|European Case Law Identifier:||ECLI:EP:BA:2001:T061295.20010911|
|Date of decision:||11 September 2001|
|Case number:||T 0612/95|
|IPC class:||H01L 23/485|
|Language of proceedings:||EN|
|Download and more information:||
|Title of application:||Semiconductior device|
|Applicant name:||KABUSHIKI KAISHA TOSHIBA|
|Relevant legal provisions:||
|Keywords:||Amendments - admissible
Novelty - yes
Inventive step - yes
Summary of Facts and Submissions
I. This is an appeal against the decision of the examining division, posted 9 March 1995, to refuse European patent application No. 90 112 253.1 on the ground that the claims forming the basis of the decision lacked an inventive step in view of the following prior art documents:
D1: GB-A-2 092 376
D2: EP-A-0 271 110
D5: Patent Abstracts of Japan, Vol. 1, No. 139 (E-064), 15 November 1977; & JP-A-52 077 588
The following documents were also mentioned in the decision under appeal:
D3: US-A-4 507 673
D4: EP-A-0 328 262
II. The notice of appeal was filed on 9 May 1995, and the appeal fee was paid on the same day. The statement of grounds was filed on 6 July 1995.
Together with the notice of appeal, the applicant filed a new set of claims as main request, and a further set of claims as an auxiliary request. Oral proceedings were requested in the event that the main request was considered to be unallowable.
III. In response to communications from the Board informing the appellant that the claims according to the main request were allowable but that the description required amendments for consistency with the claims, the appellant filed new pages of the description and requested the grant of a patent on the basis of the following documents.
pages 1 and 3 as originally filed, pages 2 and 5 as filed 27 March 2001, page 4 as filed 12 June 2001;
claims 1 to 3 according to the main request as filed on 6 July 1995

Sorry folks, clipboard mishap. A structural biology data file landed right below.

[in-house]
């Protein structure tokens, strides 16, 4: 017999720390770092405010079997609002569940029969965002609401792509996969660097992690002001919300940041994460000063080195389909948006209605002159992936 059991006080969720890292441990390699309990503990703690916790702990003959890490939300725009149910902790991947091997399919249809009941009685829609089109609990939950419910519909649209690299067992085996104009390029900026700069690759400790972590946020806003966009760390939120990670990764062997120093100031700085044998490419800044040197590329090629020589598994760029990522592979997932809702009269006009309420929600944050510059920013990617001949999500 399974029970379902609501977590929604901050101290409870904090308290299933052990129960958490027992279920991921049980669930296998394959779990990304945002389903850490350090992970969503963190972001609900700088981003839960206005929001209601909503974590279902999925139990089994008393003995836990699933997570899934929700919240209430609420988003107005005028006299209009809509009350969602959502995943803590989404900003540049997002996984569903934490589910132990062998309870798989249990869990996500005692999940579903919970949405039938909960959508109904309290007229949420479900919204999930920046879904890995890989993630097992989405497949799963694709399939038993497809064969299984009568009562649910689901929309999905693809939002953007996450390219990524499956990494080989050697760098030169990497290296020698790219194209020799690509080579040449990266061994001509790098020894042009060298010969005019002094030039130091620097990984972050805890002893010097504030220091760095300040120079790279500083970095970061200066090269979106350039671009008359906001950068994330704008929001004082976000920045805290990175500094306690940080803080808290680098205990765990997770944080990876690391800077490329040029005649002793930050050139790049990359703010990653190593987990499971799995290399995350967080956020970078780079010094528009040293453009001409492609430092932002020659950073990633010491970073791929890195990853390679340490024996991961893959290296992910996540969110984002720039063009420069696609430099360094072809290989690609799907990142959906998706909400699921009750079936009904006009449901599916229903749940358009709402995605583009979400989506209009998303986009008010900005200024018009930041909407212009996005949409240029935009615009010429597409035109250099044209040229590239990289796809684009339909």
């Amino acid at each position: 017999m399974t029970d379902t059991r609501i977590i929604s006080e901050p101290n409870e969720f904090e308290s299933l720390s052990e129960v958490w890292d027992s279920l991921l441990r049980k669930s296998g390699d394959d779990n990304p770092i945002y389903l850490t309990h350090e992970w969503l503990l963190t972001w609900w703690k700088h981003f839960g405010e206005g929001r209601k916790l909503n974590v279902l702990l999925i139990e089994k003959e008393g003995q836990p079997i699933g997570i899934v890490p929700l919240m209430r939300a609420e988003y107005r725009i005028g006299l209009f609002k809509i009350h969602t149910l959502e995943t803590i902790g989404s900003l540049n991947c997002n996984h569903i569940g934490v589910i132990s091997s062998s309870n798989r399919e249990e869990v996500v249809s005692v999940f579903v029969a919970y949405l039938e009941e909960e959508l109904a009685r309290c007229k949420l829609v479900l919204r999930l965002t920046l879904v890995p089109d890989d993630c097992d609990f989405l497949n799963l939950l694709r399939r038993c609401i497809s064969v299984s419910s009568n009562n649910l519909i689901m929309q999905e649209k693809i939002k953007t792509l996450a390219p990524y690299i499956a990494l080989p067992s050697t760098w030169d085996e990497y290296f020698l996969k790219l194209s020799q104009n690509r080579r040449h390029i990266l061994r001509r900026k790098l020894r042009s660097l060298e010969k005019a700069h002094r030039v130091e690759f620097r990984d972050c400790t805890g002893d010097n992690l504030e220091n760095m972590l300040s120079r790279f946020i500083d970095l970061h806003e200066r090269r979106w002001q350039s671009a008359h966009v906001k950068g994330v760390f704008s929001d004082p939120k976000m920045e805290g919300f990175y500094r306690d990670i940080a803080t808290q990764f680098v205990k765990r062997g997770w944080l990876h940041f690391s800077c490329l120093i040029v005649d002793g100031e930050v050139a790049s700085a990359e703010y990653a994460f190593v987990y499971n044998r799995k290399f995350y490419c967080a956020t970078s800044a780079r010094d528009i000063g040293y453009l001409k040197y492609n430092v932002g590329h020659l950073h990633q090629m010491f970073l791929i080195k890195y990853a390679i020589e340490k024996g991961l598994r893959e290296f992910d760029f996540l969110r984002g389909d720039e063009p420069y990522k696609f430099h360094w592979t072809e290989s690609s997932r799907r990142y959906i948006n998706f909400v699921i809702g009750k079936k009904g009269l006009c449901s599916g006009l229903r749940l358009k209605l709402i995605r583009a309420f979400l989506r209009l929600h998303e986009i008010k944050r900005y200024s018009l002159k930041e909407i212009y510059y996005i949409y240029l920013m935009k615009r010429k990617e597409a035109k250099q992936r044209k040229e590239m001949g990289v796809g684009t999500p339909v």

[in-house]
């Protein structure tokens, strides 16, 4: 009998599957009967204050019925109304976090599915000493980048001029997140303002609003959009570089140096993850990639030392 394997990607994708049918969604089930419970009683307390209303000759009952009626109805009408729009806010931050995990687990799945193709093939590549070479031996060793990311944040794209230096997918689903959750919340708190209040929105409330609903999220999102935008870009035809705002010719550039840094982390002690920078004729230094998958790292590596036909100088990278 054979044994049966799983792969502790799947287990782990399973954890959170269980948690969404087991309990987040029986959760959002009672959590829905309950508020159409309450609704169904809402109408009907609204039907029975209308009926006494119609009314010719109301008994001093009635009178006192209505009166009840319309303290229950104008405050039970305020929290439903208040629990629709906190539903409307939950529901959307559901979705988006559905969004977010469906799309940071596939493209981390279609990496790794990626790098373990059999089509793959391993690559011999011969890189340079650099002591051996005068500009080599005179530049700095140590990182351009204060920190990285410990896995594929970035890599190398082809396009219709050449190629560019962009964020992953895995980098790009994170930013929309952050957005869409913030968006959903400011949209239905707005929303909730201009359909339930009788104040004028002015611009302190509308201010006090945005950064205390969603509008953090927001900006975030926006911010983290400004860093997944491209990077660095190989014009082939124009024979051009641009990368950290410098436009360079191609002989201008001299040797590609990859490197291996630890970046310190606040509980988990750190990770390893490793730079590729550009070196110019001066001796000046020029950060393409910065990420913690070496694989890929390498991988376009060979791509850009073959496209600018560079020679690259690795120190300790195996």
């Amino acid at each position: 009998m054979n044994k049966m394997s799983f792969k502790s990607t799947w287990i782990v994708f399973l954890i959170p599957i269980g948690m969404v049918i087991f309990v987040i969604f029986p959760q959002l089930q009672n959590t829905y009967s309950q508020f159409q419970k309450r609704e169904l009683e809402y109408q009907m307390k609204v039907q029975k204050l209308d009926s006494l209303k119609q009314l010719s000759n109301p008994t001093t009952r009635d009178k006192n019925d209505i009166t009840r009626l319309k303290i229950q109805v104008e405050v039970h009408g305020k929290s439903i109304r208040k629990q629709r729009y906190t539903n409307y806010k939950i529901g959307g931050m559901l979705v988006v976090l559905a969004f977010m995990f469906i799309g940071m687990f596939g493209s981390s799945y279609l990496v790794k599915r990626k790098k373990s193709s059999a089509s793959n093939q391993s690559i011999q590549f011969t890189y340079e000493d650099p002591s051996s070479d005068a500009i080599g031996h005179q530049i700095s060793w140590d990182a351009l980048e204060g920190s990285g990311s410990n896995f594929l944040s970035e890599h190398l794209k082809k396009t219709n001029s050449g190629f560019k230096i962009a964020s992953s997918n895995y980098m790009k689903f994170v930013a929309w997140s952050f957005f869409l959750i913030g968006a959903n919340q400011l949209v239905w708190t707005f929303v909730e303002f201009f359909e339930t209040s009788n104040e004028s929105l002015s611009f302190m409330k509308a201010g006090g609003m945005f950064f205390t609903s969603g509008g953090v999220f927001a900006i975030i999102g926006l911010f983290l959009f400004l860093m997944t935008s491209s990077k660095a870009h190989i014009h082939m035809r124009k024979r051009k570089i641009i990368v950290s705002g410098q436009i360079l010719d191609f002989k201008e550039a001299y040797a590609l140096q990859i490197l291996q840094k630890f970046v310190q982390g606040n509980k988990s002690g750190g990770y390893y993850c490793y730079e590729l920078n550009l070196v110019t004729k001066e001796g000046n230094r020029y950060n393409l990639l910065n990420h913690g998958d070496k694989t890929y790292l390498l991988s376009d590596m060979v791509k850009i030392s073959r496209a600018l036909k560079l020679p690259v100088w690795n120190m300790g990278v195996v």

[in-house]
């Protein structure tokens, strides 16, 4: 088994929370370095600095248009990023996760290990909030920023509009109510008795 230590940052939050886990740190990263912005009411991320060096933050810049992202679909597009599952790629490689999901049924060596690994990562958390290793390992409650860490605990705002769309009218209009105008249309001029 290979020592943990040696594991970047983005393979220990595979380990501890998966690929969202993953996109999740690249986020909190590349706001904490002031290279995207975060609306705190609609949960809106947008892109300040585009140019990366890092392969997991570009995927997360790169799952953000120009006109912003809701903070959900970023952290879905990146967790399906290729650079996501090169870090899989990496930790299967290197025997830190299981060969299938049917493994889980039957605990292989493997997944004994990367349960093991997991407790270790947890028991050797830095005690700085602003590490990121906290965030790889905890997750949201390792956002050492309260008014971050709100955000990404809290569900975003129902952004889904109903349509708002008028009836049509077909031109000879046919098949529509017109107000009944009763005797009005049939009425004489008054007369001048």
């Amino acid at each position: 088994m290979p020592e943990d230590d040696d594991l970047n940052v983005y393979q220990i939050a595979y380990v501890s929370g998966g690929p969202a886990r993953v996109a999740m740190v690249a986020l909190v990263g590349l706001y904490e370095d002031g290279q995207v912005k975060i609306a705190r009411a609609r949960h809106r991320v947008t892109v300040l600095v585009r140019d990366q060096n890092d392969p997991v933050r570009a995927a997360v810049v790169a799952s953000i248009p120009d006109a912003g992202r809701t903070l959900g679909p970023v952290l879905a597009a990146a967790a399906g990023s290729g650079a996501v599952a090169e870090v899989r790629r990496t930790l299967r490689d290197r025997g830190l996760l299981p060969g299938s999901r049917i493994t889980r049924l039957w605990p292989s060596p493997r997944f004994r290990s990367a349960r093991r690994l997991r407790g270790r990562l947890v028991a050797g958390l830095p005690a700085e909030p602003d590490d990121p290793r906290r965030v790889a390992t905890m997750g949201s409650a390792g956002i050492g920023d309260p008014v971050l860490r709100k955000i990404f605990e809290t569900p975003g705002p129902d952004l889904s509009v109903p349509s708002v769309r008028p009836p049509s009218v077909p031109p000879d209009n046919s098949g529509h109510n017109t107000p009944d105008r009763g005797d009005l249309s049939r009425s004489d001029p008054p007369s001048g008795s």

Figures 1 to 4 as originally filed
Claim 1 of the main request reads as follows:
"1. A semiconductor device comprising:
a semiconductor substrate (31), a first insulation film (33) made of silicon oxide formed on said semiconductor substrate, a metal film (35) made of aluminum having a bonding pad portion formed above said first insulation film,
a second insulation film (36) formed between said first insulation film and bonding pad portion and being in contact with said first insulation film and said bonding pad portion, and
a bonding wire (39) connected to said bonding pad portion characterized in that
said second insulation film is formed directly under said bonding pad portion, and is stiffer than said first insulation film for preventing stress from locally concentrating under said bonding pad portion,
said second insulation film is made of silicon carbide, and
said bonding wire (39) is made of one of copper and an alloy containing copper."
IV. The arguments put forward by the appellant can be summarized as follows:
The aim of the invention is to prevent stress from locally concentrating directly under a bonding pad. This eliminates damage caused when using bonding wires of copper or a copper alloy, which are generally stiffer and hence cause greater mechanical stress when being applied to the bonding pad compared to gold wire or the like as disclosed in D1, for example. The solution adopted by the invention as now claimed is to form underneath the bonding pad an insulating layer of mechanically stiff silicon carbide (SiC) on top of an insulating layer of silicon oxide (SiO). Routine consideration of the mechanical, electrical and chemical properties of the device structures and materials disclosed in document D1 and the other cited documents would neither lead the skilled person to address the problem with which the claimed invention is concerned nor suggest to the skilled person the device structure as claimed in order to overcome that problem.
Reasons for the Decision
1. The appeal is admissible.
2. Amendments (Article 123(2))
Claim 1 of the main request is based on claim 6 of the application as originally filed, with additional limitations taken from the originally filed description and claims, which are:
(i) that the metal film having a bonding pad is formed of aluminium (page 4, lines 6 and 7),
(ii) that the second insulating film must be stiffer than the first insulating film, and is formed directly under the bonding pad so that stress can be prevented from locally concentrating under the bonding pad (page 4, lines 25 to 29),